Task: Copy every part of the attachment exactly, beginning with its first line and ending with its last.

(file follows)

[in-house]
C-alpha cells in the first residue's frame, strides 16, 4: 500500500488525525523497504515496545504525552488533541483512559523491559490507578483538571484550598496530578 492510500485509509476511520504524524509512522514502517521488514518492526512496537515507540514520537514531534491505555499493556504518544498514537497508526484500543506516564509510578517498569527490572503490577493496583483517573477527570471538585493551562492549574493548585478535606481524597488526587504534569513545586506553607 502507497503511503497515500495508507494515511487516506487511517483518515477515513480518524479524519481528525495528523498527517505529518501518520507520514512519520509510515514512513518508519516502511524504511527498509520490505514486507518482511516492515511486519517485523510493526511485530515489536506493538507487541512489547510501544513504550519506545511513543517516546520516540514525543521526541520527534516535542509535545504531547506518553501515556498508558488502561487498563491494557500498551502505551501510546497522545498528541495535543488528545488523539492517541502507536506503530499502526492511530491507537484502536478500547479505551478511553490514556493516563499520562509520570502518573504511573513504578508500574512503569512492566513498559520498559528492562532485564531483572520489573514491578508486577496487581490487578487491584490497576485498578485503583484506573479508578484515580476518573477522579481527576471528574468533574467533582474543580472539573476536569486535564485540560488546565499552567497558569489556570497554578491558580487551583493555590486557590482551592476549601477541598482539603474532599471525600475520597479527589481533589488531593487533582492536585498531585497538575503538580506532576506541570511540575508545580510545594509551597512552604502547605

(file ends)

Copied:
[in-house]
C-alpha cells in the first residue's frame, strides 16, 4: 500500500488525525523497504515496545504525552488533541483512559523491559490507578483538571484550598496530578 492510500485509509476511520504524524509512522514502517521488514518492526512496537515507540514520537514531534491505555499493556504518544498514537497508526484500543506516564509510578517498569527490572503490577493496583483517573477527570471538585493551562492549574493548585478535606481524597488526587504534569513545586506553607 502507497503511503497515500495508507494515511487516506487511517483518515477515513480518524479524519481528525495528523498527517505529518501518520507520514512519520509510515514512513518508519516502511524504511527498509520490505514486507518482511516492515511486519517485523510493526511485530515489536506493538507487541512489547510501544513504550519506545511513543517516546520516540514525543521526541520527534516535542509535545504531547506518553501515556498508558488502561487498563491494557500498551502505551501510546497522545498528541495535543488528545488523539492517541502507536506503530499502526492511530491507537484502536478500547479505551478511553490514556493516563499520562509520570502518573504511573513504578508500574512503569512492566513498559520498559528492562532485564531483572520489573514491578508486577496487581490487578487491584490497576485498578485503583484506573479508578484515580476518573477522579481527576471528574468533574467533582474543580472539573476536569486535564485540560488546565499552567497558569489556570497554578491558580487551583493555590486557590482551592476549601477541598482539603474532599471525600475520597479527589481533589488531593487533582492536585498531585497538575503538580506532576506541570511540575508545580510545594509551597512552604502547605